Read an article this week in Blocks and Files, Facebook’s Kangaroo jumps over flash limitations which spiked my interest and I went and searched for more info on this and found a fb blog post, Kangaroo: A new flash cache optimized for tiny objects which sent me to an ACM SOSP (Syposium on O/S Principles) best paper of 2021, Caching billions of tiny objects on flash.
First, as you may recall flash has inherent limitations when it comes to writing. The more writes to a flash device the more NAND cells start to fail over time. Flash devices are only rated for some amount (of standard, ~4KB) block writes, For example, the Micron 5300 Max SSD only supports 3-5 (4KB blocks) DWPD (drive writes per day). So, a 2TB Micron Max 5300 SSD can only sustain from ~1.5 to 2.4B 4KB block writes per day. Now that seems more than sufficient for most work but when somebody like fb, using the SSD as a object cache, writes a few billion or more 100B(yte) objects and does this day in or day out, can consume an SSD in no time. Especially if they are writing one 100 B object per block
So there’s got to be a better way to cache small objects into bigger blocks. Their paper talks of two prior approaches:
- Log structured storage – here multiple 100B objects are stored in a single a 4KB block and iwritten out with one IO rather than 40. This works fairly well but the index ,which maps an object key, to a log location, takes up a lot of memory space. If your caching ~3B 100B objects in a logs and each object index takes 16 bytes that’s a data space of 48GB.
- Associative set storage – here each object is hashed into a set of (one or more) storage blocks and is stored there. In this case there’s no DRAM index but you do need a quick way to determine if an object is in the set storage or not. This can be done with bloom filters (see: wikipedia article on bloom filters). So if each associative set stores 400 objects and one needs to store 3B objects one needs a 30 MB of bloom filters (assuming 4bytes each). The only problem with associative sets is that when one adds an element to a set. the set has to be rewritten. So if over time you add 400 objects to a set you are writing that set 400 times. All of which eats into the DWPD budget for the flash storage.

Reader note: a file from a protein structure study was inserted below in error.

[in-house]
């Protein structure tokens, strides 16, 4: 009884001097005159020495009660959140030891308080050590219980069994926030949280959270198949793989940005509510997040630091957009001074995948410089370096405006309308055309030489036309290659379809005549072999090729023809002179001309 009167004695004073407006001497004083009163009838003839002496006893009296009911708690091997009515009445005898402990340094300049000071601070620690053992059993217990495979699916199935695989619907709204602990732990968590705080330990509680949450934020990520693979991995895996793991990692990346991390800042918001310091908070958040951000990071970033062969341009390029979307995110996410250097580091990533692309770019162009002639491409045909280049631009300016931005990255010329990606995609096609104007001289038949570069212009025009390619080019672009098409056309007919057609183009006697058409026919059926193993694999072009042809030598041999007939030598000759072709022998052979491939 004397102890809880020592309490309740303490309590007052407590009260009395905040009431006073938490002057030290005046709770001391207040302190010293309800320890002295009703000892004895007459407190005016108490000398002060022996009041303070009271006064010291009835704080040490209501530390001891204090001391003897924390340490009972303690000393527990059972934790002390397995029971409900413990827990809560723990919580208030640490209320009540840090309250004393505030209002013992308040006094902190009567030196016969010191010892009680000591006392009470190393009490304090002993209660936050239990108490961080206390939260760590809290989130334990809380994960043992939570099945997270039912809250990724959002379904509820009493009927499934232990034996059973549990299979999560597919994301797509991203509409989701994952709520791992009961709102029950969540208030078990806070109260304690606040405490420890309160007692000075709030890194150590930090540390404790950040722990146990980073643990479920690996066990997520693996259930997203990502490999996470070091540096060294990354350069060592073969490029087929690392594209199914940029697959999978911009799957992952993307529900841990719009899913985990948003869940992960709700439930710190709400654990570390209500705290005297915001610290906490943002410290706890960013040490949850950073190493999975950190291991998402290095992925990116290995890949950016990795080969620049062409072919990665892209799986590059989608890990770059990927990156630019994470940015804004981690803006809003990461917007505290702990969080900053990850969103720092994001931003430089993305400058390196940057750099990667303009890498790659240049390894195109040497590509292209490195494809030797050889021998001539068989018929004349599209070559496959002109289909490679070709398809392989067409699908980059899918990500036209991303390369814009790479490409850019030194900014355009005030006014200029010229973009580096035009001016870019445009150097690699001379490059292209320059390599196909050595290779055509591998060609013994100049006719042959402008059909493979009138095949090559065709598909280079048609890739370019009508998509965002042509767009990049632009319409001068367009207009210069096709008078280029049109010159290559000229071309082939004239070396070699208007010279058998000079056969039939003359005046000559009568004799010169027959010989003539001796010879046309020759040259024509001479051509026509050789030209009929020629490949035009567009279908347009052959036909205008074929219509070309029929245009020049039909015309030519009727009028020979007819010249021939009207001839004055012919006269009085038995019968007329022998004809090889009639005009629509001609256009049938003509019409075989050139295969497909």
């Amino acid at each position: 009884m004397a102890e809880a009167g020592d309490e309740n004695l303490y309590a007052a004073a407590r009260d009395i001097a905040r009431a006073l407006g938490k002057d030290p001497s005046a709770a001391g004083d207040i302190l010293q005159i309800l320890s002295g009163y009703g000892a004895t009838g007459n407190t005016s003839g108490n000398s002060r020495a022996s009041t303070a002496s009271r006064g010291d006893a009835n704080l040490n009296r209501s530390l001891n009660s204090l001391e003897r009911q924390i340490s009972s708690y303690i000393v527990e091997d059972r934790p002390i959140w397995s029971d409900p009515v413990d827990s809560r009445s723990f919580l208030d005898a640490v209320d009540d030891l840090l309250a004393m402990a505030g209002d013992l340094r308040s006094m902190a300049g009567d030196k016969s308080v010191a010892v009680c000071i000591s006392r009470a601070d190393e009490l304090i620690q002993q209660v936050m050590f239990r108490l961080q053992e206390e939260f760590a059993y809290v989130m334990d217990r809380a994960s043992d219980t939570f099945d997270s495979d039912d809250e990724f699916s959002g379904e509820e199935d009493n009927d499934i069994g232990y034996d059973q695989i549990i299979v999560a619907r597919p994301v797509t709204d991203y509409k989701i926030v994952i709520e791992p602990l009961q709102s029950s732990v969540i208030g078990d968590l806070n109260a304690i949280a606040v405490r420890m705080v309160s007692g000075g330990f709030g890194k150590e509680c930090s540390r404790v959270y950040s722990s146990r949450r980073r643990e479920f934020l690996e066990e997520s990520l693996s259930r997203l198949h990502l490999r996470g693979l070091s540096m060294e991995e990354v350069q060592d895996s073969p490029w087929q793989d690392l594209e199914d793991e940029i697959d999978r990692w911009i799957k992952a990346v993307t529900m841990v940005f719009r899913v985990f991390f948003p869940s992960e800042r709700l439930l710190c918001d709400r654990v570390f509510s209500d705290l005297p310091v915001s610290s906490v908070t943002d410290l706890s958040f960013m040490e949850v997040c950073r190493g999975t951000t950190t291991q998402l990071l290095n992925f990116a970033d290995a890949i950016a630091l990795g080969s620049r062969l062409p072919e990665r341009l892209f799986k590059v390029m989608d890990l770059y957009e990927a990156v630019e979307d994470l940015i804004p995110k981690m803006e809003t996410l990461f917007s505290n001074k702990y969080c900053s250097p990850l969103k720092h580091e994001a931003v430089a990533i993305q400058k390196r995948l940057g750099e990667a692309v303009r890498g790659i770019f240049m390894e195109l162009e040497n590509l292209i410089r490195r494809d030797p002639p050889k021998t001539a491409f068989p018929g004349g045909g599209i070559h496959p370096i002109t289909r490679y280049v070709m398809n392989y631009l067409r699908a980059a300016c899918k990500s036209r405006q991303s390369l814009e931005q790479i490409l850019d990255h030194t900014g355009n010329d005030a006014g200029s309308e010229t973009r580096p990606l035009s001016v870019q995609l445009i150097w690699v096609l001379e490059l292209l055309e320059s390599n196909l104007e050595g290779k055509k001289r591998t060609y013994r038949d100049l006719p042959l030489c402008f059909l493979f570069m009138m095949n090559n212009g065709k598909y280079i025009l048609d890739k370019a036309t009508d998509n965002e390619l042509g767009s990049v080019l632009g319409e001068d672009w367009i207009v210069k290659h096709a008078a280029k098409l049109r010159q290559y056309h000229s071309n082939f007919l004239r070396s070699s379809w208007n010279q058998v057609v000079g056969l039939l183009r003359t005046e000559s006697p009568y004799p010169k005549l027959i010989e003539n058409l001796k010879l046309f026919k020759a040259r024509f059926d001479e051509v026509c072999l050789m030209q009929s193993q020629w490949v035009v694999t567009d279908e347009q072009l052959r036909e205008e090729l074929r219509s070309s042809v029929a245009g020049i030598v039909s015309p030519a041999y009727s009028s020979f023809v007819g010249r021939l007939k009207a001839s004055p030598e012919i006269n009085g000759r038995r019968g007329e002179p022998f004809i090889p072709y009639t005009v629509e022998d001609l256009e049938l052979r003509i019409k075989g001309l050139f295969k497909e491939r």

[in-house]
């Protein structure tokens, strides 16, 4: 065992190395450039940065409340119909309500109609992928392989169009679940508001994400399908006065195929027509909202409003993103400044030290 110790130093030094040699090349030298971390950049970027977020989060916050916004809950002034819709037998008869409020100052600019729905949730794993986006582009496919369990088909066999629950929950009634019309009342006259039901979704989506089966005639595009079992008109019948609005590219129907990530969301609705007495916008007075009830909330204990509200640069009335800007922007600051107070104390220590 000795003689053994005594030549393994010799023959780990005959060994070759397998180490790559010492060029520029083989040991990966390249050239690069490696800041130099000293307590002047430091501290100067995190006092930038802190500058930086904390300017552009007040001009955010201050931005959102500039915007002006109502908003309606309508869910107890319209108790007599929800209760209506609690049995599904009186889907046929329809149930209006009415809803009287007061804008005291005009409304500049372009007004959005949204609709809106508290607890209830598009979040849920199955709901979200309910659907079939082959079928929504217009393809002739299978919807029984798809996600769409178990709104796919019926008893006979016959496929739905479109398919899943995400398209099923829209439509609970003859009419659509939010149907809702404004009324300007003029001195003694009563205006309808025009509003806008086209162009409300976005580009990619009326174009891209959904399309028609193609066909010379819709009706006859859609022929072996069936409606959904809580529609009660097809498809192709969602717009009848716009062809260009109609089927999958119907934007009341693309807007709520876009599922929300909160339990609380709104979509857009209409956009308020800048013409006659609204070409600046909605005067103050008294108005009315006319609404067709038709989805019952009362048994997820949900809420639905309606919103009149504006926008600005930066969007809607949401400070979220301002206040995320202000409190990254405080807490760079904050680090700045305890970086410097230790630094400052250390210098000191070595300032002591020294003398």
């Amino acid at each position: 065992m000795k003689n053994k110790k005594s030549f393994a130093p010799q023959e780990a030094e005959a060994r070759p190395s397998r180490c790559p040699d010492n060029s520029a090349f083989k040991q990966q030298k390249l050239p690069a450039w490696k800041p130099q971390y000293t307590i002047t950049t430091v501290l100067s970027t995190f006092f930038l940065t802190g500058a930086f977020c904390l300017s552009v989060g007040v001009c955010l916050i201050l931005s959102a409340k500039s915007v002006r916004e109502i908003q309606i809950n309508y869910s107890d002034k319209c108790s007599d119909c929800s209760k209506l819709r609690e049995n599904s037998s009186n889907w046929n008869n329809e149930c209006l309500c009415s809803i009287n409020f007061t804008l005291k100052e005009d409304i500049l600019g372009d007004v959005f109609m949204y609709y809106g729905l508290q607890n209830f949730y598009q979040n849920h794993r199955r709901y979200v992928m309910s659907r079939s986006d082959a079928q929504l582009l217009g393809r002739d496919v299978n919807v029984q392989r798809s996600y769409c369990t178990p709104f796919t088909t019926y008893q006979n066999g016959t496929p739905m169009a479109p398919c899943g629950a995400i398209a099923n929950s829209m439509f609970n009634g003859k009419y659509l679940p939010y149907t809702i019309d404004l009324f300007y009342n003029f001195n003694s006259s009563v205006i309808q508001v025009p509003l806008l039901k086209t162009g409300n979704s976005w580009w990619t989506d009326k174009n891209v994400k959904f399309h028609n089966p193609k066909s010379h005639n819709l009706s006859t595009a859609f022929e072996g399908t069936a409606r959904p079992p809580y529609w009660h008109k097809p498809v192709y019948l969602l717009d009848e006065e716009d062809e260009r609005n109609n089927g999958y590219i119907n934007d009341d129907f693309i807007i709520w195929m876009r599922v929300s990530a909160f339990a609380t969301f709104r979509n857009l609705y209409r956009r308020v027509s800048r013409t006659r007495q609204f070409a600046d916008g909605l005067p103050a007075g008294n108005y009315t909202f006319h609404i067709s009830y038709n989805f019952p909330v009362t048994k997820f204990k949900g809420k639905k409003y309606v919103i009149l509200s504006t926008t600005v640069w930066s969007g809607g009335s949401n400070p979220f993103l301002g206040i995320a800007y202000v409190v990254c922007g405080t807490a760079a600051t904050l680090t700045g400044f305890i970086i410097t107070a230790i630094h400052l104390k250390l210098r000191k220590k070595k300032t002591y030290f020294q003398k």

In Kangaroo, fb engineers have combined the best of both of these together and added a small DRAM cache.
How does it work?
Their 1st tier is a DRAM cache, which is ~1% of the capacity of the whole object cache. Objects are inserted into the DRAM cache first and are evicted in a least recently used fashion, that is object’s that have not been used in the longest time are moved out of this cache and are written to the next layer (not quite but get to that in a moment).
Their 2nd tier is a log structured system, at ~5% of cache capacity. They call this a KLog and it consists of a ring of 4KB blocks on SSD, with a DRAM index telling where each object is located on the ring.. Objects come in and are buffered together into a 4KB block and are written to the next empty slot in the ring with its DRAM index updated accordingly. Objects are evicted from Klog in such a way that a group of them, that would be located in the same associative set and are LRU, can all be evicted at the same time. They have structured the Klog DRAM index so that it makes finding all these objects easy. Also any log structured system needs to deal with garbage collection, Let’s say you evict 5 objects in a 4K block, that leaves 35 that are still good. Garbage collection will read a number of these partially full blocks and mash all the good objects together leaving free space for new objects that need to be cached.
The 3rd and final tier is a set associative store, they call the Kset that uses bloom filters to show object presence. For this tier, an object’s key is hashed to find a block to put it in, the block is read and the object inserted and the block rewritten. Objects are evicted out of the set associative store based on LRU within a block. The bloom filters are used to determine if the object exists in an set associative block.